The Poet Laureate's clear and entertaining account of how poetry works.
"Poetry is a vocal, which is to say a bodily, art," Robert Pinsky declares in The Sounds of Poetry. "The medium of poetry is the human body: the column of air inside the chest, shaped into signifying sounds in the larynx and the mouth. In this sense, poetry is as physical or bodily an art as dancing."
As Poet Laureate, Pinsky is one of America's best spokesmen for poetry. In this fascinating book, he explains how poets use the "technology" of poetryits soundsto create works of art that are "performed" in us when we read them aloud.
He devotes brief, informative chapters to accent and duration, syntax and line, like and unlike sounds, blank and free verse. He cites examples from the work of fifty different poetsfrom Shakespeare, Donne, and Herbert to W. C. Williams, Frost, Elizabeth Bishop, C. K. Williams, Louise Glück, and Frank Bidart.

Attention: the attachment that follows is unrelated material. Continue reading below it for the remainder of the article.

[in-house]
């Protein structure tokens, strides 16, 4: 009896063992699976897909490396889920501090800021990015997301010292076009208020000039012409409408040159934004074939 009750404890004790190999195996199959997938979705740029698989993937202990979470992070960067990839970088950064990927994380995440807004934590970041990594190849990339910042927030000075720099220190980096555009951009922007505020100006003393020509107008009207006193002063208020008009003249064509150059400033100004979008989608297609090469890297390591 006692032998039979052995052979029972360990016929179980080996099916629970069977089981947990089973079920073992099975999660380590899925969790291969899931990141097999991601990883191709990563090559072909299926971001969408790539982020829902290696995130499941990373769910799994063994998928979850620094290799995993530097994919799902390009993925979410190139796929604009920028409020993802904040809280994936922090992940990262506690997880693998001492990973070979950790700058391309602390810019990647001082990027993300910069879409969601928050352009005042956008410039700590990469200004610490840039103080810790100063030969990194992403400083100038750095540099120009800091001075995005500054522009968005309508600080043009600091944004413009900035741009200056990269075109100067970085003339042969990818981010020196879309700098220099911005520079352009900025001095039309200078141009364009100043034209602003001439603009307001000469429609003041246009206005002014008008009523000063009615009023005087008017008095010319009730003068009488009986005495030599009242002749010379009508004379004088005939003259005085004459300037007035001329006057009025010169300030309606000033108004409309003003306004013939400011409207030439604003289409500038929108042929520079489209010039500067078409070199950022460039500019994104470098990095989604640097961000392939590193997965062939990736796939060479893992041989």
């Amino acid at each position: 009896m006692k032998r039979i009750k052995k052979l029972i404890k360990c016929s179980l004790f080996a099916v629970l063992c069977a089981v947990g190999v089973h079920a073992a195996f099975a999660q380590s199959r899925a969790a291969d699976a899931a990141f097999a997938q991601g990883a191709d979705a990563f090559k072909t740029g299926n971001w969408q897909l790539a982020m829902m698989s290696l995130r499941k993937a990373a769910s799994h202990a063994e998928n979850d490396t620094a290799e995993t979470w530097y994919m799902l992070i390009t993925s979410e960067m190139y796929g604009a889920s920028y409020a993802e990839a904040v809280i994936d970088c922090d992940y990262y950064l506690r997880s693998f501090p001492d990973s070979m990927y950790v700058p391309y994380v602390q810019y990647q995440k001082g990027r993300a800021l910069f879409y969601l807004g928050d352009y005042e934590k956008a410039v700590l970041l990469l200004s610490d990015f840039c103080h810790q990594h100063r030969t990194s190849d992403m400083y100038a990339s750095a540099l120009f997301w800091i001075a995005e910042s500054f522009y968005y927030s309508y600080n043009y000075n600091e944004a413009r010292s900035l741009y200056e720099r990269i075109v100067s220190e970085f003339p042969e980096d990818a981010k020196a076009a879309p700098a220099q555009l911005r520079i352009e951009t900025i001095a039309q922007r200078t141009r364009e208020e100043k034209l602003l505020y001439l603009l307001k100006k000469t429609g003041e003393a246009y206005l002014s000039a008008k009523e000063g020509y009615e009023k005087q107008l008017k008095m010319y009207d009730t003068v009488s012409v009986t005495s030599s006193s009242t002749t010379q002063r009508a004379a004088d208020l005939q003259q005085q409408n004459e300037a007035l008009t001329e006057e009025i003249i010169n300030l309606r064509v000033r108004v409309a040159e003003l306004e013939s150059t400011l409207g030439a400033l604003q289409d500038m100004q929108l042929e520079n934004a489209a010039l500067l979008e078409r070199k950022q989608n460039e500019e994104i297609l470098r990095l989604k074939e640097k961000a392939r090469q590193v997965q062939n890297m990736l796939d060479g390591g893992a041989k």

This ideal introductory volume belongs in the library of every poet and student of poetry.
American poet, translator, and critic explains in nontechnical terms how the sounds of poetry embody the work of art that is performed in readers when they read it aloud. He discusses accent and duration, syntax and line, like and unlike sounds, and blank verse and free verse and illustrates them with the work of famous poets of the English language.
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